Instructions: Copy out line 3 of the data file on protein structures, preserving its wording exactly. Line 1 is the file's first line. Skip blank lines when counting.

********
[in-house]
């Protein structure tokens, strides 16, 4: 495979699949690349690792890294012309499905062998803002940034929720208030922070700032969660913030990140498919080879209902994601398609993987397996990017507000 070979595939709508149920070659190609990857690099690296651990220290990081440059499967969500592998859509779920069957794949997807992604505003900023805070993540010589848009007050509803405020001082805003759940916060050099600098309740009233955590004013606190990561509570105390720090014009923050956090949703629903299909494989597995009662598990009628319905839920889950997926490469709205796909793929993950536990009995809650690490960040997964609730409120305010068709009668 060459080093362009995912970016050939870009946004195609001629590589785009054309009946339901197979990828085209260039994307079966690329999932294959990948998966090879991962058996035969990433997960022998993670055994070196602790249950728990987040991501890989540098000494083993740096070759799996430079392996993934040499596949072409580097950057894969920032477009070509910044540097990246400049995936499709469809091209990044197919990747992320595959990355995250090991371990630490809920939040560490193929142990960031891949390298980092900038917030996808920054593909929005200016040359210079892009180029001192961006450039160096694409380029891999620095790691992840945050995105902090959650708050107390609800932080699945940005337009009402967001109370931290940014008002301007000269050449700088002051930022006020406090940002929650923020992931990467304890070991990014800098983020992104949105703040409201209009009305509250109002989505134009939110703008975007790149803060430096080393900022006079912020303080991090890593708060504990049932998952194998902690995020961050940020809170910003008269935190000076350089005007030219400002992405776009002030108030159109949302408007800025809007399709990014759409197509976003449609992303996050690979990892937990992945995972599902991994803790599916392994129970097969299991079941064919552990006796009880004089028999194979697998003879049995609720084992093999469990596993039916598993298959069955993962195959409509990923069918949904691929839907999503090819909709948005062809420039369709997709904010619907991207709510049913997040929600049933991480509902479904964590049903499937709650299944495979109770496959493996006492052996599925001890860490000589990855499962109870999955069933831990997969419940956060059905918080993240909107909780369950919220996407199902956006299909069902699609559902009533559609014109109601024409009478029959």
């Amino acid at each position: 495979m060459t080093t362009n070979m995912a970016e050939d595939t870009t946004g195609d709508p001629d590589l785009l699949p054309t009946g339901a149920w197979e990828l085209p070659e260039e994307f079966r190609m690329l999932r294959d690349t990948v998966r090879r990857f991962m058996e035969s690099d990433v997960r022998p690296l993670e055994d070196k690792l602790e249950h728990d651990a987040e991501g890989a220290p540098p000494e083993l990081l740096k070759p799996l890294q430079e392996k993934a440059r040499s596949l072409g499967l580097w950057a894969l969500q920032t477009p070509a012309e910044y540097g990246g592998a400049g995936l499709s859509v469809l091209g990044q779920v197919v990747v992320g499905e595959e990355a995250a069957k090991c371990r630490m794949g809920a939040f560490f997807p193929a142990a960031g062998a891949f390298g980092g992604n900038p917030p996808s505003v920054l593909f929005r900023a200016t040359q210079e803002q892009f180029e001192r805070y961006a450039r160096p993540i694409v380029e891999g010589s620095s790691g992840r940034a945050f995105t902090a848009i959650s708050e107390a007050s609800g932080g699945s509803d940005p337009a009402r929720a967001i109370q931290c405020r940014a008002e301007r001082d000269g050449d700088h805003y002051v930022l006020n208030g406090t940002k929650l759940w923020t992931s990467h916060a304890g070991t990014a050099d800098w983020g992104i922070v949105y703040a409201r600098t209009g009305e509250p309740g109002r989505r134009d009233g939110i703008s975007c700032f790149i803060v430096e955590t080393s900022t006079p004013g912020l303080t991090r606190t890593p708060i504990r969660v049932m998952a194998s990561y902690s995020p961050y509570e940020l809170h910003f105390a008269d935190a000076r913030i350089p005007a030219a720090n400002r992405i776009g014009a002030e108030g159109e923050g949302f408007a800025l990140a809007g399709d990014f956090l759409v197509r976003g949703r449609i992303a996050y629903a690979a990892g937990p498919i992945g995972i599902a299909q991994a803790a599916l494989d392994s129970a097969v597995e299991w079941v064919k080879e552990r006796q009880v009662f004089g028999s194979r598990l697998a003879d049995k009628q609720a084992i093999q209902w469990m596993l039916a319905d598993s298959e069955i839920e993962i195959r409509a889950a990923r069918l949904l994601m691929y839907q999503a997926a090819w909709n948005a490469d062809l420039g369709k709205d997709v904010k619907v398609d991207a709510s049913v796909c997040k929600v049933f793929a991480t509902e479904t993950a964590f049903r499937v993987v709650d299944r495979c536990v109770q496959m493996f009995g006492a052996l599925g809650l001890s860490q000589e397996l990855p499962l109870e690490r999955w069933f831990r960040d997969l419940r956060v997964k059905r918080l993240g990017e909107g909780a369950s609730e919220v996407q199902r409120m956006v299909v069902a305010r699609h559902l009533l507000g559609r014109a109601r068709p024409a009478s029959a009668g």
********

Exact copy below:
């Amino acid at each position: 495979m060459t080093t362009n070979m995912a970016e050939d595939t870009t946004g195609d709508p001629d590589l785009l699949p054309t009946g339901a149920w197979e990828l085209p070659e260039e994307f079966r190609m690329l999932r294959d690349t990948v998966r090879r990857f991962m058996e035969s690099d990433v997960r022998p690296l993670e055994d070196k690792l602790e249950h728990d651990a987040e991501g890989a220290p540098p000494e083993l990081l740096k070759p799996l890294q430079e392996k993934a440059r040499s596949l072409g499967l580097w950057a894969l969500q920032t477009p070509a012309e910044y540097g990246g592998a400049g995936l499709s859509v469809l091209g990044q779920v197919v990747v992320g499905e595959e990355a995250a069957k090991c371990r630490m794949g809920a939040f560490f997807p193929a142990a960031g062998a891949f390298g980092g992604n900038p917030p996808s505003v920054l593909f929005r900023a200016t040359q210079e803002q892009f180029e001192r805070y961006a450039r160096p993540i694409v380029e891999g010589s620095s790691g992840r940034a945050f995105t902090a848009i959650s708050e107390a007050s609800g932080g699945s509803d940005p337009a009402r929720a967001i109370q931290c405020r940014a008002e301007r001082d000269g050449d700088h805003y002051v930022l006020n208030g406090t940002k929650l759940w923020t992931s990467h916060a304890g070991t990014a050099d800098w983020g992104i922070v949105y703040a409201r600098t209009g009305e509250p309740g109002r989505r134009d009233g939110i703008s975007c700032f790149i803060v430096e955590t080393s900022t006079p004013g912020l303080t991090r606190t890593p708060i504990r969660v049932m998952a194998s990561y902690s995020p961050y509570e940020l809170h910003f105390a008269d935190a000076r913030i350089p005007a030219a720090n400002r992405i776009g014009a002030e108030g159109e923050g949302f408007a800025l990140a809007g399709d990014f956090l759409v197509r976003g949703r449609i992303a996050y629903a690979a990892g937990p498919i992945g995972i599902a299909q991994a803790a599916l494989d392994s129970a097969v597995e299991w079941v064919k080879e552990r006796q009880v009662f004089g028999s194979r598990l697998a003879d049995k009628q609720a084992i093999q209902w469990m596993l039916a319905d598993s298959e069955i839920e993962i195959r409509a889950a990923r069918l949904l994601m691929y839907q999503a997926a090819w909709n948005a490469d062809l420039g369709k709205d997709v904010k619907v398609d991207a709510s049913v796909c997040k929600v049933f793929a991480t509902e479904t993950a964590f049903r499937v993987v709650d299944r495979c536990v109770q496959m493996f009995g006492a052996l599925g809650l001890s860490q000589e397996l990855p499962l109870e690490r999955w069933f831990r960040d997969l419940r956060v997964k059905r918080l993240g990017e909107g909780a369950s609730e919220v996407q199902r409120m956006v299909v069902a305010r699609h559902l009533l507000g559609r014109a109601r068709p024409a009478s029959a009668g």